PATS funding OK’d for next year

Published 12:00 am Tuesday, July 20, 2010

The Pike Area Transit System will continue operations as is, this after the Troy City Council gave approval for annual renewal last week. But, as members of a three-agency agreement, Troy also took on the bulk of the responsibility in the agreement.

As part of the requirement to apply for state funding, which is a large portion of PATS revenue, sharing agencies that are the Pike County Commission and City of Brundidge, sign letters to appoint Troy as the head each year.

Thus, if either agency were to back out of its share of funding, which is split between the three based on population, Troy would have to pick up the slack.

Sign up for our daily email newsletter

Get the latest news sent to your inbox

This year there is likely no threat that would happen, but in the next year at least one agency could be taking a look at its part.

“We just signed a letter to name the city of Troy as the lead agency for the grant, so indications are we are going to go at least one more year,” said County Administrator Harry Sanders. “The commission has asked a lot of questions about the service…and I expect that to come up again.”

While Sanders said he isn’t projecting the commission will cut its funding to the PATS system, he does think it will be a question the commission looks at as it begins the budgeting process.

“It’s always a matter of what you’re going to use down the road, and what will be a discussion,” Sanders said. “In this next fiscal year we’re pretty much committed, but it’s always, ‘What does the future hold?’”

Brundidge City Manager Britt Thomas said he doesn’t foresee Brundidge ever deciding not to be a part of the service.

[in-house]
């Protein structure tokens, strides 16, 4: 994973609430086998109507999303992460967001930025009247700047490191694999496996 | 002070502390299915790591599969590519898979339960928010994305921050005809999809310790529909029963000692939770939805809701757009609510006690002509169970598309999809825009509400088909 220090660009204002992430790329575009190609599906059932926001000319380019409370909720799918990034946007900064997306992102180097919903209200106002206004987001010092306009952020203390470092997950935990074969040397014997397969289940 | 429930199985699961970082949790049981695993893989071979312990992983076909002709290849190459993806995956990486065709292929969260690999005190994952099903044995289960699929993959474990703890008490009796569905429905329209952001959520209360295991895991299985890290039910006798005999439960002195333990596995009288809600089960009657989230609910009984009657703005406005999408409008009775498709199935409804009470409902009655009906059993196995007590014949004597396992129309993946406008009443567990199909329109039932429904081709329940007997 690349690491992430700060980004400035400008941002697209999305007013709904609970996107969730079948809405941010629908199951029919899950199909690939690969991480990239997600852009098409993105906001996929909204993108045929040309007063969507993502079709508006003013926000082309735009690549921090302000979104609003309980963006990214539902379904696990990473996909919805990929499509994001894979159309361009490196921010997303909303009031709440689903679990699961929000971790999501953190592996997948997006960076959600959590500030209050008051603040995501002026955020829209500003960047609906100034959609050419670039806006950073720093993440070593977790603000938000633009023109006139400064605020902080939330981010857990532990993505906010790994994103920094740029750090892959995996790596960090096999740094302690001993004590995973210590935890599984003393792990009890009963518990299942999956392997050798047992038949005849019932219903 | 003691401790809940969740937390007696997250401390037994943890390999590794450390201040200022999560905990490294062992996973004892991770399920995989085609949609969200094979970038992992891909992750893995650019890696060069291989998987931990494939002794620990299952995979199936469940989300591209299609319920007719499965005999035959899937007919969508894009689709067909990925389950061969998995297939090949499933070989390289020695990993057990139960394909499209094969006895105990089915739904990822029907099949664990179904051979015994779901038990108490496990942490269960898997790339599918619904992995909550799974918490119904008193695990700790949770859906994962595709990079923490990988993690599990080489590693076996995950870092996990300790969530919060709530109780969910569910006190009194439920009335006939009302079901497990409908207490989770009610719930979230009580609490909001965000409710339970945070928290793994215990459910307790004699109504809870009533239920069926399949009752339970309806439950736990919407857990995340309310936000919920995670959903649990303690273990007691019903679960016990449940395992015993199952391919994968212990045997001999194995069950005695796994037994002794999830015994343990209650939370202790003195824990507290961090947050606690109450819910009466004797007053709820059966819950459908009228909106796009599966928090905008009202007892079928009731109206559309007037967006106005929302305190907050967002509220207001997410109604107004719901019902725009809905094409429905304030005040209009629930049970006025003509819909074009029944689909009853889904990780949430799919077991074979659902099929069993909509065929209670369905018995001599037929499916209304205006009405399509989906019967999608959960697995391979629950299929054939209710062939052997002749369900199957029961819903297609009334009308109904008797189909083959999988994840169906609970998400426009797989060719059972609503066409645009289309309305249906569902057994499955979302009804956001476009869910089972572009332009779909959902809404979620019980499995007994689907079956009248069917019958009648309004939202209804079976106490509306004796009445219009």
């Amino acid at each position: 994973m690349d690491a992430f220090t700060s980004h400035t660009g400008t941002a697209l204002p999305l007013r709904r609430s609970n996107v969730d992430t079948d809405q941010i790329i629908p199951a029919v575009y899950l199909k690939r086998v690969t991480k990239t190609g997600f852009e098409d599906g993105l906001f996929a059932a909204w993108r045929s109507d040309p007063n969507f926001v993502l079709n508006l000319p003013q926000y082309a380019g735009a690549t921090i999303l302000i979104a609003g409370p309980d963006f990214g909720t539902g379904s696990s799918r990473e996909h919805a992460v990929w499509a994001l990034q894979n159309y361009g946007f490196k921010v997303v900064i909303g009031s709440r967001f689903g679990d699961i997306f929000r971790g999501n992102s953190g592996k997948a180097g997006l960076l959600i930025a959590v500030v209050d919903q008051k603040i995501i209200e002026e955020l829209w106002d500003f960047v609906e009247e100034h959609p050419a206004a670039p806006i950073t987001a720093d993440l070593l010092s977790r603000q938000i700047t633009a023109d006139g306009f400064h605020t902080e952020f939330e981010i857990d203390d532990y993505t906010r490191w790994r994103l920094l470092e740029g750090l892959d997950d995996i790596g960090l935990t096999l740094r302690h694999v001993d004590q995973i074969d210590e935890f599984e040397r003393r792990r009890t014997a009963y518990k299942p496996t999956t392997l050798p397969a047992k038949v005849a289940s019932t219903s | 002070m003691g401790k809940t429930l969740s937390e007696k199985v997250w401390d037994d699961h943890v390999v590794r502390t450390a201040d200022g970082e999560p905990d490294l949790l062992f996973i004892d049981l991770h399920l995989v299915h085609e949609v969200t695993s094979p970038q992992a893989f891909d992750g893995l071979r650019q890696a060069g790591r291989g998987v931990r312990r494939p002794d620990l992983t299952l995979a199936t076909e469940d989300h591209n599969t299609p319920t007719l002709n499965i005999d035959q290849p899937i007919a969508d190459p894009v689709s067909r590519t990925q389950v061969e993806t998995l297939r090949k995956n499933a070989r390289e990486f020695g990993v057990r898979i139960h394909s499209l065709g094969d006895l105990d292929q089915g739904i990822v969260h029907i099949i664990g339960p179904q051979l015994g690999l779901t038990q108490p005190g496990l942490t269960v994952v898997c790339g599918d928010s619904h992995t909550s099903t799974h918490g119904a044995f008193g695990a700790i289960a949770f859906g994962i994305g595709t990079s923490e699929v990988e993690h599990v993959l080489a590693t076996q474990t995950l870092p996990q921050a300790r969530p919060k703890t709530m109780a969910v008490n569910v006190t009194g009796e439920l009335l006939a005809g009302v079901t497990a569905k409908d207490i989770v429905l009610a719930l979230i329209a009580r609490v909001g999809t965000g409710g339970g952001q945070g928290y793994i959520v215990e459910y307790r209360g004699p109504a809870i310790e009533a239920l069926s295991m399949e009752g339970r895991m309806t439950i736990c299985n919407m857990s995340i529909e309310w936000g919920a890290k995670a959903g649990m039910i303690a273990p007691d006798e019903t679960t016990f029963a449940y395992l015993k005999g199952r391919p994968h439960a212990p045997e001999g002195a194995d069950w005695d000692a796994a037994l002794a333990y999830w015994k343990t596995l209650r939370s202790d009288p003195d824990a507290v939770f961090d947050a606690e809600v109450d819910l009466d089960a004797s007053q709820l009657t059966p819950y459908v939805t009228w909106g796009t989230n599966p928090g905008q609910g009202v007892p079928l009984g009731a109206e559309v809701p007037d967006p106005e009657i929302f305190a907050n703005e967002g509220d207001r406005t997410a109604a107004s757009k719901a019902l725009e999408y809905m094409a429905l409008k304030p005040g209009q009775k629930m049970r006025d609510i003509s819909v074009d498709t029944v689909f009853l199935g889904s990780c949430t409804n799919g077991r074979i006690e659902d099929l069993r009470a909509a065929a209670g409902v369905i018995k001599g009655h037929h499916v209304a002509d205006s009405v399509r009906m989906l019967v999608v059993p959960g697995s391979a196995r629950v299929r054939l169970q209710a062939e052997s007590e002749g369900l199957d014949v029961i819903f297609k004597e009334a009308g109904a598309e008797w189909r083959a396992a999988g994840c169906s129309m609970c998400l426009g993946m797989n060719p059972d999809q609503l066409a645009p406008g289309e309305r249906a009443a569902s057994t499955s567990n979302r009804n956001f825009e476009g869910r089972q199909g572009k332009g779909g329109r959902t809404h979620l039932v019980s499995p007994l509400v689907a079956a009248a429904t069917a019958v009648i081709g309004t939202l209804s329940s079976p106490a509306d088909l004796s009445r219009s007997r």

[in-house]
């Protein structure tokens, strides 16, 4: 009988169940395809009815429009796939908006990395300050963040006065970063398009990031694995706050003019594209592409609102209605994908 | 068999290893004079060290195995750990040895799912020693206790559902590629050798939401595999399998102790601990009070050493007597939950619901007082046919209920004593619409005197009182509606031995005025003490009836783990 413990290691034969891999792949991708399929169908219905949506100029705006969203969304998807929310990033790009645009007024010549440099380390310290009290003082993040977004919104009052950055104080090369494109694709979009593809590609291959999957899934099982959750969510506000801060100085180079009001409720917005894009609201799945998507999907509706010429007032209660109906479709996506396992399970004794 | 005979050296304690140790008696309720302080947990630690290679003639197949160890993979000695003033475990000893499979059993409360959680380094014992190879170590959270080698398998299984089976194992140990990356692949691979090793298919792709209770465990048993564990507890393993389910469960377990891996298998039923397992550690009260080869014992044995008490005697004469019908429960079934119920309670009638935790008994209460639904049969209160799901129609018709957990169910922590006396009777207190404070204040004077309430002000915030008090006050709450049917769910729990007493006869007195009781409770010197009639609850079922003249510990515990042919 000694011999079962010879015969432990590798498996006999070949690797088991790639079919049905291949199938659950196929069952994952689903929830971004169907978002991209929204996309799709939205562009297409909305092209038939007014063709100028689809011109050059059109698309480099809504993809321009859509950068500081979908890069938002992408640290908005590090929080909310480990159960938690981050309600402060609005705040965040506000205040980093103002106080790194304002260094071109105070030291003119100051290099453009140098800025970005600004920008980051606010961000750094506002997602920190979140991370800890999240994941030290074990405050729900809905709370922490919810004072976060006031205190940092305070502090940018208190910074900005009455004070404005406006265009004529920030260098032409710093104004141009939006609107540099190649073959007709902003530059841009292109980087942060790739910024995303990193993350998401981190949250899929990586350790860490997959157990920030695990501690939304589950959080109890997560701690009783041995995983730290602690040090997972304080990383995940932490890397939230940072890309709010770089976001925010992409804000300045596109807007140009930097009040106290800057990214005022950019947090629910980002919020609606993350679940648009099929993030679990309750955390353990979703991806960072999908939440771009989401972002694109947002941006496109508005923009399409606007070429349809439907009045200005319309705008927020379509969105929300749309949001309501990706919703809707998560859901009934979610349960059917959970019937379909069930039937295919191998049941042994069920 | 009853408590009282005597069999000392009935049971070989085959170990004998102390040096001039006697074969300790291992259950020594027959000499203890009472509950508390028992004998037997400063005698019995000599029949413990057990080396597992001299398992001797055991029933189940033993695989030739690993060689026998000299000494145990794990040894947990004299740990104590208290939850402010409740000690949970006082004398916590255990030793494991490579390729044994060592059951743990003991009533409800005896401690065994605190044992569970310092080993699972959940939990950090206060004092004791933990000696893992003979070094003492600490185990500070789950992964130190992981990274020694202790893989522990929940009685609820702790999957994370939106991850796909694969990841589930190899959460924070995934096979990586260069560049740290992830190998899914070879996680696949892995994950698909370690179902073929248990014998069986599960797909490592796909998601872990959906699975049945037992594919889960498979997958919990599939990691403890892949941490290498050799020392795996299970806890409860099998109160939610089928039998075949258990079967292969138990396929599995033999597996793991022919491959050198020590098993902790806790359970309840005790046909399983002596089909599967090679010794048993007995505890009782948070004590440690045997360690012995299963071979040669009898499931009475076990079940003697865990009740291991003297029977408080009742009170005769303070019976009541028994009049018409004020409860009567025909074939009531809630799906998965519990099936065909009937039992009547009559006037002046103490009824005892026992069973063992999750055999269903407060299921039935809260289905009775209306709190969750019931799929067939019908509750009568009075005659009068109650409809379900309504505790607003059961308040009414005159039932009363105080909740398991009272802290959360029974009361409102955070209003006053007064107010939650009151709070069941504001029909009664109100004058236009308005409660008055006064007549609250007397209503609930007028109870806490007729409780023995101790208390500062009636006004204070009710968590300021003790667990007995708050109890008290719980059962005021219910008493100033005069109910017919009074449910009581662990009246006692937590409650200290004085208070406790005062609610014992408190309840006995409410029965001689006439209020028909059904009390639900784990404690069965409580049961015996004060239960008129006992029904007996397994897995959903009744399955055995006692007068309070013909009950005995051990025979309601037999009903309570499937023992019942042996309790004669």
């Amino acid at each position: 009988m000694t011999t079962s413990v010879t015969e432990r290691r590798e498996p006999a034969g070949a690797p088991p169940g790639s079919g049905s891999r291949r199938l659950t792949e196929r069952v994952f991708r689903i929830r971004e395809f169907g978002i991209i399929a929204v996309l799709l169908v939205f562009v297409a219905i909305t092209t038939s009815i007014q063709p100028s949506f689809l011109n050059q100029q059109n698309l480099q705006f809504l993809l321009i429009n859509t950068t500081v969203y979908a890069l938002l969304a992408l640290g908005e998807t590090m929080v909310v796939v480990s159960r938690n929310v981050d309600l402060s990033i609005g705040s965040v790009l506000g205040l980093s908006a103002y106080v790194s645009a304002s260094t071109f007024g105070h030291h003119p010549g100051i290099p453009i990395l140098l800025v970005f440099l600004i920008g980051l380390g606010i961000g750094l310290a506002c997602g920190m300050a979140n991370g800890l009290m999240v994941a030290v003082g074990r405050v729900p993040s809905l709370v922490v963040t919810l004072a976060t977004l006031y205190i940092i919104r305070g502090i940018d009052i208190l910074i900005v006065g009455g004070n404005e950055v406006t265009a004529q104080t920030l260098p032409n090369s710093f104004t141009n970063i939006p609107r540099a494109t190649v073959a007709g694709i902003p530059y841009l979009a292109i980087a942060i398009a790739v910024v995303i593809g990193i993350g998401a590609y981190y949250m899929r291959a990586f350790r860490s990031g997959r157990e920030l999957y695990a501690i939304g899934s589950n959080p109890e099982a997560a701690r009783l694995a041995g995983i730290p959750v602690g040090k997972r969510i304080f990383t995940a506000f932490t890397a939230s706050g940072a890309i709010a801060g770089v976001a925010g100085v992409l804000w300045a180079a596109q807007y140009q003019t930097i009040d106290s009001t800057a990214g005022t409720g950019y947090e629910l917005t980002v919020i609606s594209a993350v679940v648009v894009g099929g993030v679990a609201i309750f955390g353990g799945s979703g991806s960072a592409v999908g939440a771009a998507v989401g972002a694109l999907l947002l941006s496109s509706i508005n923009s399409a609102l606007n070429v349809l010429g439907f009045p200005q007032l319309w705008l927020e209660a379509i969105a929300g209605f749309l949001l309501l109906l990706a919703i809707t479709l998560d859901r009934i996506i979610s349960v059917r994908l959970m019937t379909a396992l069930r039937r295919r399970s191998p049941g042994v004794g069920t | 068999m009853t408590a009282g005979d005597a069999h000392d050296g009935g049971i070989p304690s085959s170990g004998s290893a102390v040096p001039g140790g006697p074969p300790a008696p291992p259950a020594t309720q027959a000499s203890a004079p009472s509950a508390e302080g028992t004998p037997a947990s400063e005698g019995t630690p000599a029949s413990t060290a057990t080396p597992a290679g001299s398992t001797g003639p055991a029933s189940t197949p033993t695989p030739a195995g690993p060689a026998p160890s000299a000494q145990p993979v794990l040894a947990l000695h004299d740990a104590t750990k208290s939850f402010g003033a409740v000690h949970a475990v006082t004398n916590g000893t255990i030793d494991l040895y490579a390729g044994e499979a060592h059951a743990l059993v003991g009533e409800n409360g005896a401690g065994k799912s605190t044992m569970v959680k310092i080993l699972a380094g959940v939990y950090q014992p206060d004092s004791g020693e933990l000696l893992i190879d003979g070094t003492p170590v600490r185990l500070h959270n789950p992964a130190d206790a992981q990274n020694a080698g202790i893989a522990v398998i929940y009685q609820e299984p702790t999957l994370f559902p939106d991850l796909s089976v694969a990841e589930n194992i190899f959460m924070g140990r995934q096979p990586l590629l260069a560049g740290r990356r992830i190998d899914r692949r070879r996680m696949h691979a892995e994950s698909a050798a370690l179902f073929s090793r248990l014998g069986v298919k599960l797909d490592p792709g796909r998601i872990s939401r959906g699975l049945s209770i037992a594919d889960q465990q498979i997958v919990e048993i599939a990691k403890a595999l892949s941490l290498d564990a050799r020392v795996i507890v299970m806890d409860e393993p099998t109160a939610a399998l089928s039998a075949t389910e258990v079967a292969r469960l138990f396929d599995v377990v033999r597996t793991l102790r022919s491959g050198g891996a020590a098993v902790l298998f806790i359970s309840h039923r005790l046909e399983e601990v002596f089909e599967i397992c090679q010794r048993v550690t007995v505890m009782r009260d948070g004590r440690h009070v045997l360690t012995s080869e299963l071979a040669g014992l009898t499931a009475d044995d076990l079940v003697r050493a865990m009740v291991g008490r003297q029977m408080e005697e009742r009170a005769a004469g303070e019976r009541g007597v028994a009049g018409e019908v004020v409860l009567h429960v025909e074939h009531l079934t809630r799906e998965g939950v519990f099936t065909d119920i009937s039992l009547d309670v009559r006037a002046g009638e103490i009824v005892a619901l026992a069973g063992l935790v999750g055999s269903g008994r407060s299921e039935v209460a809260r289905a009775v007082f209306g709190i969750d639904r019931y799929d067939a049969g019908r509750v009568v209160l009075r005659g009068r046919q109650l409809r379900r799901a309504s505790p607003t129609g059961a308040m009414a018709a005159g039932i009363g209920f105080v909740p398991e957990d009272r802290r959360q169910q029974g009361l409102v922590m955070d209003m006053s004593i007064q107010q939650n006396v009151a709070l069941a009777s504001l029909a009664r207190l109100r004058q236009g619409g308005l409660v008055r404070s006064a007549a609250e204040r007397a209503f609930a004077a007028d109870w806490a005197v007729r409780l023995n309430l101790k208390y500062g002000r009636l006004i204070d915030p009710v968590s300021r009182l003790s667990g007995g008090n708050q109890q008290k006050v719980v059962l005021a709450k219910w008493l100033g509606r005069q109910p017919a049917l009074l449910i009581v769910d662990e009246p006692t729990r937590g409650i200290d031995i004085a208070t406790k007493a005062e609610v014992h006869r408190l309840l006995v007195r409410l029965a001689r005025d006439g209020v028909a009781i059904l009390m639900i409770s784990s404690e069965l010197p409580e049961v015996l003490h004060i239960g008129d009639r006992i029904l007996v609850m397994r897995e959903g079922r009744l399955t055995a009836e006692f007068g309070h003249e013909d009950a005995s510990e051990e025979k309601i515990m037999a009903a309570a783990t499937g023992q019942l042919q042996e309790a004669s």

“It’s worked very well for us, and we’ve had a good number of citizens taking advantage of it,” Thomas said. “We’re satisfied with it and have been.”

Troy City Clerk Alton Starling said the city of Troy obligates around $146,000 to the program, which is used as matching grant monies for state funds. Starling said if any agency were to drop out of the program, the services simply wouldn’t be offered in that area.

Starling said the agencies obligate the allotted money to the state each year as a requirement to receive state funds. But, he said if one agency dropped out and PATS used less funding, Troy could simply extend that funding amount longer rather than have to spend more money.

Starling said he wasn’t sure exactly how much each entity pays, but he said essentially Troy and Pike County split the costs evenly, and Brundidge has the smallest allocation.

Dante Frazier, PATS director, said these grants are used to fund operations and administrative costs for the program. He also said the system is used by residents in all three coverage areas frequently.